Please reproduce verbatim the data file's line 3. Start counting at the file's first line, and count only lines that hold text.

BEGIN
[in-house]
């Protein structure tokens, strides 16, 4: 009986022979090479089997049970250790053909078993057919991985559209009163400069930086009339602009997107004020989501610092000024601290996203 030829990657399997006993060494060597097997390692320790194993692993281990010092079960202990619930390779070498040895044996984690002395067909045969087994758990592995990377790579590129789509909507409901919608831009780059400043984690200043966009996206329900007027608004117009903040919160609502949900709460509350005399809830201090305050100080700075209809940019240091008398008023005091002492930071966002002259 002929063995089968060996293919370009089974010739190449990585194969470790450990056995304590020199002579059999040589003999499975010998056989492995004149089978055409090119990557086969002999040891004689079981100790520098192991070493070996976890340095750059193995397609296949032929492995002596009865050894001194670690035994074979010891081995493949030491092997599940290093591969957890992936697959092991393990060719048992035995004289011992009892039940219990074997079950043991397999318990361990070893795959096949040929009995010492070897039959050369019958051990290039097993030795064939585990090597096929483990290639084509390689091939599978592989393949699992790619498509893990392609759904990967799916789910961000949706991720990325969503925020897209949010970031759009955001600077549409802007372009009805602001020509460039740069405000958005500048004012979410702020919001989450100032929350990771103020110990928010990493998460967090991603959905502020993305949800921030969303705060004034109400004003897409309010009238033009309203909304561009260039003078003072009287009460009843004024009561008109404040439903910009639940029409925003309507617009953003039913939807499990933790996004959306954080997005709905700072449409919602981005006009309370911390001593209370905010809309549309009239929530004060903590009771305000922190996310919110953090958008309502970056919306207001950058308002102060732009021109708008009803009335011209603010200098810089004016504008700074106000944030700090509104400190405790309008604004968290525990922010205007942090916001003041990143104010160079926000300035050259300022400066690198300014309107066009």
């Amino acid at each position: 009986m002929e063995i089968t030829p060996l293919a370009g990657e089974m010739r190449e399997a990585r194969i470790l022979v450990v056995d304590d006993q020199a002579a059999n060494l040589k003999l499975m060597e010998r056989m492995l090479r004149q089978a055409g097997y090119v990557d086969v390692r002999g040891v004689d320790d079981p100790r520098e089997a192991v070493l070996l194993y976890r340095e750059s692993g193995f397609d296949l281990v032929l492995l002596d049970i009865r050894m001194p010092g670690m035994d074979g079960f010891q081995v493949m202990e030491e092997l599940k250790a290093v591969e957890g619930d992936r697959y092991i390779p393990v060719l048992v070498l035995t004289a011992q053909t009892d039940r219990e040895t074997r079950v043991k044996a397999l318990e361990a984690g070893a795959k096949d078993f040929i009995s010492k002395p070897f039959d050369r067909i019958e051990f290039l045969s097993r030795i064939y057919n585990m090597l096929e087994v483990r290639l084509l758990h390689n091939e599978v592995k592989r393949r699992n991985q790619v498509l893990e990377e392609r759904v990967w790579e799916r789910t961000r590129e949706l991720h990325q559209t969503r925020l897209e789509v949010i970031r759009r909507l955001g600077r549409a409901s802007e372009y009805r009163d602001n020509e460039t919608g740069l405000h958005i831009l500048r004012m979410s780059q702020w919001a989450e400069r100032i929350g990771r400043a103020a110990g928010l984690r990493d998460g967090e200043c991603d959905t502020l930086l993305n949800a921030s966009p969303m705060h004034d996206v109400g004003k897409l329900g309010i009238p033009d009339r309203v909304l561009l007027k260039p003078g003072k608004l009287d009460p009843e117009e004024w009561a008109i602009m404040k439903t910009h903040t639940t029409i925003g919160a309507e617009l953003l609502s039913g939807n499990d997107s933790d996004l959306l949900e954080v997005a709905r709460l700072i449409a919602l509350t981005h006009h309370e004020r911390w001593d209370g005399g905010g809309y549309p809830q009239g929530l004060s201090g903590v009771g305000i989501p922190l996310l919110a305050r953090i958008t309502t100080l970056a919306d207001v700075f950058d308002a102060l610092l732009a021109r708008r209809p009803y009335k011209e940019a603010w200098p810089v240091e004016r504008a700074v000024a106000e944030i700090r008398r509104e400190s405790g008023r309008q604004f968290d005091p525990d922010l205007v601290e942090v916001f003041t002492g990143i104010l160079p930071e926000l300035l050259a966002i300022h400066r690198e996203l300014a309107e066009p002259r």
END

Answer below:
């Amino acid at each position: 009986m002929e063995i089968t030829p060996l293919a370009g990657e089974m010739r190449e399997a990585r194969i470790l022979v450990v056995d304590d006993q020199a002579a059999n060494l040589k003999l499975m060597e010998r056989m492995l090479r004149q089978a055409g097997y090119v990557d086969v390692r002999g040891v004689d320790d079981p100790r520098e089997a192991v070493l070996l194993y976890r340095e750059s692993g193995f397609d296949l281990v032929l492995l002596d049970i009865r050894m001194p010092g670690m035994d074979g079960f010891q081995v493949m202990e030491e092997l599940k250790a290093v591969e957890g619930d992936r697959y092991i390779p393990v060719l048992v070498l035995t004289a011992q053909t009892d039940r219990e040895t074997r079950v043991k044996a397999l318990e361990a984690g070893a795959k096949d078993f040929i009995s010492k002395p070897f039959d050369r067909i019958e051990f290039l045969s097993r030795i064939y057919n585990m090597l096929e087994v483990r290639l084509l758990h390689n091939e599978v592995k592989r393949r699992n991985q790619v498509l893990e990377e392609r759904v990967w790579e799916r789910t961000r590129e949706l991720h990325q559209t969503r925020l897209e789509v949010i970031r759009r909507l955001g600077r549409a409901s802007e372009y009805r009163d602001n020509e460039t919608g740069l405000h958005i831009l500048r004012m979410s780059q702020w919001a989450e400069r100032i929350g990771r400043a103020a110990g928010l984690r990493d998460g967090e200043c991603d959905t502020l930086l993305n949800a921030s966009p969303m705060h004034d996206v109400g004003k897409l329900g309010i009238p033009d009339r309203v909304l561009l007027k260039p003078g003072k608004l009287d009460p009843e117009e004024w009561a008109i602009m404040k439903t910009h903040t639940t029409i925003g919160a309507e617009l953003l609502s039913g939807n499990d997107s933790d996004l959306l949900e954080v997005a709905r709460l700072i449409a919602l509350t981005h006009h309370e004020r911390w001593d209370g005399g905010g809309y549309p809830q009239g929530l004060s201090g903590v009771g305000i989501p922190l996310l919110a305050r953090i958008t309502t100080l970056a919306d207001v700075f950058d308002a102060l610092l732009a021109r708008r209809p009803y009335k011209e940019a603010w200098p810089v240091e004016r504008a700074v000024a106000e944030i700090r008398r509104e400190s405790g008023r309008q604004f968290d005091p525990d922010l205007v601290e942090v916001f003041t002492g990143i104010l160079p930071e926000l300035l050259a966002i300022h400066r690198e996203l300014a309107e066009p002259r």